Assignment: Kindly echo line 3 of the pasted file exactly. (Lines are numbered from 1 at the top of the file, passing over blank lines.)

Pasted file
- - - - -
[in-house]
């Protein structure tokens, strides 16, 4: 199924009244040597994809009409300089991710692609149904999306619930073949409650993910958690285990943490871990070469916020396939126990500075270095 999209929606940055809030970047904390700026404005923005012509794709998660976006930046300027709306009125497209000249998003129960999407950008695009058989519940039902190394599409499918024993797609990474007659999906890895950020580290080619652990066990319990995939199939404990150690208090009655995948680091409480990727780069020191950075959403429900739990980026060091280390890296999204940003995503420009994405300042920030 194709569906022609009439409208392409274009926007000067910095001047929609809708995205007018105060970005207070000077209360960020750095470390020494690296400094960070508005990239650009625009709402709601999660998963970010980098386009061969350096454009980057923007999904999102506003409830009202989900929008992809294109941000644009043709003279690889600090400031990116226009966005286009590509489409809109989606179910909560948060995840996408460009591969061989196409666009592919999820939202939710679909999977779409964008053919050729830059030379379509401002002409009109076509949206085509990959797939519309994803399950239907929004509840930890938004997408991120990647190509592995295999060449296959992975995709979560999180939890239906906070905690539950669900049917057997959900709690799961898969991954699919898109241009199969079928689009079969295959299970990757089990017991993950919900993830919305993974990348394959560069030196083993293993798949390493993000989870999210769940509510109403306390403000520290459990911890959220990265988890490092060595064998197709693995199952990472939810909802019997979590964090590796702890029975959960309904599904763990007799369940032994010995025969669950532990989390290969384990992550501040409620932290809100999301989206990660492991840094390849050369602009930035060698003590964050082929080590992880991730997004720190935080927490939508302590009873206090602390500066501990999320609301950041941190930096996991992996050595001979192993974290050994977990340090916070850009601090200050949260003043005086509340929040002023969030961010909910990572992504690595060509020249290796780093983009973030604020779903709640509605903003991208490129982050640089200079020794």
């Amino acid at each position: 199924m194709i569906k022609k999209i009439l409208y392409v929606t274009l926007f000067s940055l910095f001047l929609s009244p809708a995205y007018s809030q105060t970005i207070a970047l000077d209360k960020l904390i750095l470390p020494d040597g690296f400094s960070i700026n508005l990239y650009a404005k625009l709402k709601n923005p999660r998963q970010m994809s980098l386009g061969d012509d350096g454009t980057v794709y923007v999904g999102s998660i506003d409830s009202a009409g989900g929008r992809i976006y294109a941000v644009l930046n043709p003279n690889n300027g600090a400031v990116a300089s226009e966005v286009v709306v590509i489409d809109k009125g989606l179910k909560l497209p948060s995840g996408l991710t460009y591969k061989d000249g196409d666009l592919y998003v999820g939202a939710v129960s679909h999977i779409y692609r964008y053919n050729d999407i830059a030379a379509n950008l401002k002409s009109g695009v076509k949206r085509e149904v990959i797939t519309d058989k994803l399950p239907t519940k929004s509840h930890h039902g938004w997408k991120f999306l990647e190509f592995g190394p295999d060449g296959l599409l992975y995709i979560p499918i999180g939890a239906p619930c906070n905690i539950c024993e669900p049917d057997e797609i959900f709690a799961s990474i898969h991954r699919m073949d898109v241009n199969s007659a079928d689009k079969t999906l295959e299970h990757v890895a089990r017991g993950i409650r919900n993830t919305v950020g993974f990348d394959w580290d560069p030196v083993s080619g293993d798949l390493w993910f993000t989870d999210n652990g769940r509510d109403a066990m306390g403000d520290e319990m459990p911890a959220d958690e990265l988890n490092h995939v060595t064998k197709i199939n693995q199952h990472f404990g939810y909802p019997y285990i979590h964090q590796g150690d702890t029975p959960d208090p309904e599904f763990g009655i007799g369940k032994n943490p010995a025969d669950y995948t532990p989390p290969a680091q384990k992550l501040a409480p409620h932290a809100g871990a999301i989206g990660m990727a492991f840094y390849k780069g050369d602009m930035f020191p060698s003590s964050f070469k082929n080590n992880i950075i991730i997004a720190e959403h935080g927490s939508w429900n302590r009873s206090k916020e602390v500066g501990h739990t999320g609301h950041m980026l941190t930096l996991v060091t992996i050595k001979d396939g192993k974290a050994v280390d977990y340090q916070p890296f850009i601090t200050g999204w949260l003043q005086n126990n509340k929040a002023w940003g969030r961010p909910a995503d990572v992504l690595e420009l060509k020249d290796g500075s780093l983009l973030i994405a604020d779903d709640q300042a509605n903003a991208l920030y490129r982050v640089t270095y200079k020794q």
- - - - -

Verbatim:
């Amino acid at each position: 199924m194709i569906k022609k999209i009439l409208y392409v929606t274009l926007f000067s940055l910095f001047l929609s009244p809708a995205y007018s809030q105060t970005i207070a970047l000077d209360k960020l904390i750095l470390p020494d040597g690296f400094s960070i700026n508005l990239y650009a404005k625009l709402k709601n923005p999660r998963q970010m994809s980098l386009g061969d012509d350096g454009t980057v794709y923007v999904g999102s998660i506003d409830s009202a009409g989900g929008r992809i976006y294109a941000v644009l930046n043709p003279n690889n300027g600090a400031v990116a300089s226009e966005v286009v709306v590509i489409d809109k009125g989606l179910k909560l497209p948060s995840g996408l991710t460009y591969k061989d000249g196409d666009l592919y998003v999820g939202a939710v129960s679909h999977i779409y692609r964008y053919n050729d999407i830059a030379a379509n950008l401002k002409s009109g695009v076509k949206r085509e149904v990959i797939t519309d058989k994803l399950p239907t519940k929004s509840h930890h039902g938004w997408k991120f999306l990647e190509f592995g190394p295999d060449g296959l599409l992975y995709i979560p499918i999180g939890a239906p619930c906070n905690i539950c024993e669900p049917d057997e797609i959900f709690a799961s990474i898969h991954r699919m073949d898109v241009n199969s007659a079928d689009k079969t999906l295959e299970h990757v890895a089990r017991g993950i409650r919900n993830t919305v950020g993974f990348d394959w580290d560069p030196v083993s080619g293993d798949l390493w993910f993000t989870d999210n652990g769940r509510d109403a066990m306390g403000d520290e319990m459990p911890a959220d958690e990265l988890n490092h995939v060595t064998k197709i199939n693995q199952h990472f404990g939810y909802p019997y285990i979590h964090q590796g150690d702890t029975p959960d208090p309904e599904f763990g009655i007799g369940k032994n943490p010995a025969d669950y995948t532990p989390p290969a680091q384990k992550l501040a409480p409620h932290a809100g871990a999301i989206g990660m990727a492991f840094y390849k780069g050369d602009m930035f020191p060698s003590s964050f070469k082929n080590n992880i950075i991730i997004a720190e959403h935080g927490s939508w429900n302590r009873s206090k916020e602390v500066g501990h739990t999320g609301h950041m980026l941190t930096l996991v060091t992996i050595k001979d396939g192993k974290a050994v280390d977990y340090q916070p890296f850009i601090t200050g999204w949260l003043q005086n126990n509340k929040a002023w940003g969030r961010p909910a995503d990572v992504l690595e420009l060509k020249d290796g500075s780093l983009l973030i994405a604020d779903d709640q300042a509605n903003a991208l920030y490129r982050v640089t270095y200079k020794q």